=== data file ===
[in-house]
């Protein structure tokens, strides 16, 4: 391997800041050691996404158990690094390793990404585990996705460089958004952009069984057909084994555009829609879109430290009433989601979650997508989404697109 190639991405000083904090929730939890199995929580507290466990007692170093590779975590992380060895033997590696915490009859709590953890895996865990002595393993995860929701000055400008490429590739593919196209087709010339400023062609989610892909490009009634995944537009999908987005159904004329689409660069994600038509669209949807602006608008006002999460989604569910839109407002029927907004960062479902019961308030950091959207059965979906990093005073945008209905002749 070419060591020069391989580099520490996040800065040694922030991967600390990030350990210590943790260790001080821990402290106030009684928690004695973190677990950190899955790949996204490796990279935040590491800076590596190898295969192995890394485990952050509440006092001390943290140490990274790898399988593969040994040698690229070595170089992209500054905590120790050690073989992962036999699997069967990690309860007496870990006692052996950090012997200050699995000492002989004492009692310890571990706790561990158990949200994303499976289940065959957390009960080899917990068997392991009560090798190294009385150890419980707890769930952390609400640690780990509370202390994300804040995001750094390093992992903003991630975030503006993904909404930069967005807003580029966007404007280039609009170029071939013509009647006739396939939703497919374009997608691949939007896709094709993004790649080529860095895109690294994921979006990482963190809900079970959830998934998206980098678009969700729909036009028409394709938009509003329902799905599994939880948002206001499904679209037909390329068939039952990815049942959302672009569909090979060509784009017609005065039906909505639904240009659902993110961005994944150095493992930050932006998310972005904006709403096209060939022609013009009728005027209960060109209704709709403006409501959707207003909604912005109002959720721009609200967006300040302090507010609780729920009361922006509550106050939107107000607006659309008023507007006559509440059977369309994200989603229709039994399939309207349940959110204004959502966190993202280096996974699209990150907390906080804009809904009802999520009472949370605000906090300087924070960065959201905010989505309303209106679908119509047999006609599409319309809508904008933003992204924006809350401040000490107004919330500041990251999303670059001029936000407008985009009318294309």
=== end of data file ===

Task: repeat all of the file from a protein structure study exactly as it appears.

[in-house]
């Protein structure tokens, strides 16, 4: 391997800041050691996404158990690094390793990404585990996705460089958004952009069984057909084994555009829609879109430290009433989601979650997508989404697109 190639991405000083904090929730939890199995929580507290466990007692170093590779975590992380060895033997590696915490009859709590953890895996865990002595393993995860929701000055400008490429590739593919196209087709010339400023062609989610892909490009009634995944537009999908987005159904004329689409660069994600038509669209949807602006608008006002999460989604569910839109407002029927907004960062479902019961308030950091959207059965979906990093005073945008209905002749 070419060591020069391989580099520490996040800065040694922030991967600390990030350990210590943790260790001080821990402290106030009684928690004695973190677990950190899955790949996204490796990279935040590491800076590596190898295969192995890394485990952050509440006092001390943290140490990274790898399988593969040994040698690229070595170089992209500054905590120790050690073989992962036999699997069967990690309860007496870990006692052996950090012997200050699995000492002989004492009692310890571990706790561990158990949200994303499976289940065959957390009960080899917990068997392991009560090798190294009385150890419980707890769930952390609400640690780990509370202390994300804040995001750094390093992992903003991630975030503006993904909404930069967005807003580029966007404007280039609009170029071939013509009647006739396939939703497919374009997608691949939007896709094709993004790649080529860095895109690294994921979006990482963190809900079970959830998934998206980098678009969700729909036009028409394709938009509003329902799905599994939880948002206001499904679209037909390329068939039952990815049942959302672009569909090979060509784009017609005065039906909505639904240009659902993110961005994944150095493992930050932006998310972005904006709403096209060939022609013009009728005027209960060109209704709709403006409501959707207003909604912005109002959720721009609200967006300040302090507010609780729920009361922006509550106050939107107000607006659309008023507007006559509440059977369309994200989603229709039994399939309207349940959110204004959502966190993202280096996974699209990150907390906080804009809904009802999520009472949370605000906090300087924070960065959201905010989505309303209106679908119509047999006609599409319309809508904008933003992204924006809350401040000490107004919330500041990251999303670059001029936000407008985009009318294309």